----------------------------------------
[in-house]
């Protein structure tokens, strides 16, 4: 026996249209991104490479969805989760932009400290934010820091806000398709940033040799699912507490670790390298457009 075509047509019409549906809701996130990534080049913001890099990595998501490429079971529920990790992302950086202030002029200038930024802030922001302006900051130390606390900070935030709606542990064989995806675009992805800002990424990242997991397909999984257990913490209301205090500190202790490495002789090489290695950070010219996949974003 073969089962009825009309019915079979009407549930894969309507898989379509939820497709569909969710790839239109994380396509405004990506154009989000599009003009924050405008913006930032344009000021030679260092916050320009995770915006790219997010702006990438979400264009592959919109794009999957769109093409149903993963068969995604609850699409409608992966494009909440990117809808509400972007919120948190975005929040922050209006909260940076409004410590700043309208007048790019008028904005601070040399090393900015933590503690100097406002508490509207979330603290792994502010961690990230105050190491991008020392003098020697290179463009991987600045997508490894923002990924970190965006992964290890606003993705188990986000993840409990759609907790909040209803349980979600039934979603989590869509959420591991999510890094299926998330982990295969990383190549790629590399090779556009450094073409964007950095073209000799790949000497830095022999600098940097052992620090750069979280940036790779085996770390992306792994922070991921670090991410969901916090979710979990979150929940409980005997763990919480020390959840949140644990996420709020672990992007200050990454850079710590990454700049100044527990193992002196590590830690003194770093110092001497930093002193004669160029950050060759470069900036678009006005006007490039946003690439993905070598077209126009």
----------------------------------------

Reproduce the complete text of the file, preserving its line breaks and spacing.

[in-house]
């Protein structure tokens, strides 16, 4: 026996249209991104490479969805989760932009400290934010820091806000398709940033040799699912507490670790390298457009 075509047509019409549906809701996130990534080049913001890099990595998501490429079971529920990790992302950086202030002029200038930024802030922001302006900051130390606390900070935030709606542990064989995806675009992805800002990424990242997991397909999984257990913490209301205090500190202790490495002789090489290695950070010219996949974003 073969089962009825009309019915079979009407549930894969309507898989379509939820497709569909969710790839239109994380396509405004990506154009989000599009003009924050405008913006930032344009000021030679260092916050320009995770915006790219997010702006990438979400264009592959919109794009999957769109093409149903993963068969995604609850699409409608992966494009909440990117809808509400972007919120948190975005929040922050209006909260940076409004410590700043309208007048790019008028904005601070040399090393900015933590503690100097406002508490509207979330603290792994502010961690990230105050190491991008020392003098020697290179463009991987600045997508490894923002990924970190965006992964290890606003993705188990986000993840409990759609907790909040209803349980979600039934979603989590869509959420591991999510890094299926998330982990295969990383190549790629590399090779556009450094073409964007950095073209000799790949000497830095022999600098940097052992620090750069979280940036790779085996770390992306792994922070991921670090991410969901916090979710979990979150929940409980005997763990919480020390959840949140644990996420709020672990992007200050990454850079710590990454700049100044527990193992002196590590830690003194770093110092001497930093002193004669160029950050060759470069900036678009006005006007490039946003690439993905070598077209126009």